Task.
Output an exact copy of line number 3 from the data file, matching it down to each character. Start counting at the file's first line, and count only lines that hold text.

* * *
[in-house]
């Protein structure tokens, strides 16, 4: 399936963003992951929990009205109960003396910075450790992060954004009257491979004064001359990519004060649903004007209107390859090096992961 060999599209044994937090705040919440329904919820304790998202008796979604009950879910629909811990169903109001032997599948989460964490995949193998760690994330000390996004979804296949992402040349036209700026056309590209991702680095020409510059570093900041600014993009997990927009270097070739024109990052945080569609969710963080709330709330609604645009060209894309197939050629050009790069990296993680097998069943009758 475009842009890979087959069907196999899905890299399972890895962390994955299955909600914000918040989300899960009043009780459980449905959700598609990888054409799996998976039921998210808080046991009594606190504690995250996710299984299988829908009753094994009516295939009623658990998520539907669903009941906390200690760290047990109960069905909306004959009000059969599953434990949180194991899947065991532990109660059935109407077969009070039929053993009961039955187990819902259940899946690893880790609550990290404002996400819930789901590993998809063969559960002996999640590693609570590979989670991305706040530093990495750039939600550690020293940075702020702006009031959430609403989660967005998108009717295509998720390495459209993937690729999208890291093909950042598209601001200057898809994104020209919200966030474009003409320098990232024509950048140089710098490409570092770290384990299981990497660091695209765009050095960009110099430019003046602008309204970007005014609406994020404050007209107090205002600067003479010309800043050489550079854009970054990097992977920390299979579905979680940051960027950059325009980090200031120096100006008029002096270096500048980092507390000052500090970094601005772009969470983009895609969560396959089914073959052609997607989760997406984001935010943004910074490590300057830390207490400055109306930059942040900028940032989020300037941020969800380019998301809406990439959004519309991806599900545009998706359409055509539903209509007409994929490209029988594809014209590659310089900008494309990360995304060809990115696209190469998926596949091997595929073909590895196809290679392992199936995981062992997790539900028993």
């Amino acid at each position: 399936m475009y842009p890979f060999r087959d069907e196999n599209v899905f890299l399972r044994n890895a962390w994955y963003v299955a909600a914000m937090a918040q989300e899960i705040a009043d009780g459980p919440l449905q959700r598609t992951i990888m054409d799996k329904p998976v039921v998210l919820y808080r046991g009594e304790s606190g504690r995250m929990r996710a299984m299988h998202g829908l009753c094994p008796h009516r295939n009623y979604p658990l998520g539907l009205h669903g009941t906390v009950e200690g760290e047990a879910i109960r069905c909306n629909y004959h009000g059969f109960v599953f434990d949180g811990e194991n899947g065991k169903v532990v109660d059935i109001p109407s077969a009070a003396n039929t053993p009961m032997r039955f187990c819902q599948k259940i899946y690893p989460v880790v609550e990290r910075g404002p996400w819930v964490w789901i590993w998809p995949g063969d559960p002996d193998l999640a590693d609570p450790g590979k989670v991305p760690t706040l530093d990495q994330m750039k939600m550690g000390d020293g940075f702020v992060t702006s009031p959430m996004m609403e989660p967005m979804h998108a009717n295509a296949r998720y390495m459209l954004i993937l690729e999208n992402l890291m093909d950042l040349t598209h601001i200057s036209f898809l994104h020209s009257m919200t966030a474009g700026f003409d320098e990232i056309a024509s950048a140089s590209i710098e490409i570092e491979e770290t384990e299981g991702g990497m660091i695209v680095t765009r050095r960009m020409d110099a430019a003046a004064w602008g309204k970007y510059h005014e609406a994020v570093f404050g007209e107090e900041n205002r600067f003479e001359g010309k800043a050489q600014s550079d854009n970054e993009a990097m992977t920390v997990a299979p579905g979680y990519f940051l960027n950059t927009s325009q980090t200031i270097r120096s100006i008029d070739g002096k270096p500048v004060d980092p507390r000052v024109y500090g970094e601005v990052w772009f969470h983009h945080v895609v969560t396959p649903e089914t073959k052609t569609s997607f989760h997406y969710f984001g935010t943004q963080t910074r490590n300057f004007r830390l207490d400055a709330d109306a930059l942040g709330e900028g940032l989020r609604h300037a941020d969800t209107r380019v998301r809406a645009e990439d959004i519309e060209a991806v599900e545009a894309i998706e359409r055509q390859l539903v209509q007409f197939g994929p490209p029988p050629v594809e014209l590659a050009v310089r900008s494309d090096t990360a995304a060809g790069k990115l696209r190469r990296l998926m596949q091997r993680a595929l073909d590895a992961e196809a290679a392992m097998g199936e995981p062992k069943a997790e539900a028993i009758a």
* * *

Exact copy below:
């Amino acid at each position: 399936m475009y842009p890979f060999r087959d069907e196999n599209v899905f890299l399972r044994n890895a962390w994955y963003v299955a909600a914000m937090a918040q989300e899960i705040a009043d009780g459980p919440l449905q959700r598609t992951i990888m054409d799996k329904p998976v039921v998210l919820y808080r046991g009594e304790s606190g504690r995250m929990r996710a299984m299988h998202g829908l009753c094994p008796h009516r295939n009623y979604p658990l998520g539907l009205h669903g009941t906390v009950e200690g760290e047990a879910i109960r069905c909306n629909y004959h009000g059969f109960v599953f434990d949180g811990e194991n899947g065991k169903v532990v109660d059935i109001p109407s077969a009070a003396n039929t053993p009961m032997r039955f187990c819902q599948k259940i899946y690893p989460v880790v609550e990290r910075g404002p996400w819930v964490w789901i590993w998809p995949g063969d559960p002996d193998l999640a590693d609570p450790g590979k989670v991305p760690t706040l530093d990495q994330m750039k939600m550690g000390d020293g940075f702020v992060t702006s009031p959430m996004m609403e989660p967005m979804h998108a009717n295509a296949r998720y390495m459209l954004i993937l690729e999208n992402l890291m093909d950042l040349t598209h601001i200057s036209f898809l994104h020209s009257m919200t966030a474009g700026f003409d320098e990232i056309a024509s950048a140089s590209i710098e490409i570092e491979e770290t384990e299981g991702g990497m660091i695209v680095t765009r050095r960009m020409d110099a430019a003046a004064w602008g309204k970007y510059h005014e609406a994020v570093f404050g007209e107090e900041n205002r600067f003479e001359g010309k800043a050489q600014s550079d854009n970054e993009a990097m992977t920390v997990a299979p579905g979680y990519f940051l960027n950059t927009s325009q980090t200031i270097r120096s100006i008029d070739g002096k270096p500048v004060d980092p507390r000052v024109y500090g970094e601005v990052w772009f969470h983009h945080v895609v969560t396959p649903e089914t073959k052609t569609s997607f989760h997406y969710f984001g935010t943004q963080t910074r490590n300057f004007r830390l207490d400055a709330d109306a930059l942040g709330e900028g940032l989020r609604h300037a941020d969800t209107r380019v998301r809406a645009e990439d959004i519309e060209a991806v599900e545009a894309i998706e359409r055509q390859l539903v209509q007409f197939g994929p490209p029988p050629v594809e014209l590659a050009v310089r900008s494309d090096t990360a995304a060809g790069k990115l696209r190469r990296l998926m596949q091997r993680a595929l073909d590895a992961e196809a290679a392992m097998g199936e995981p062992k069943a997790e539900a028993i009758a």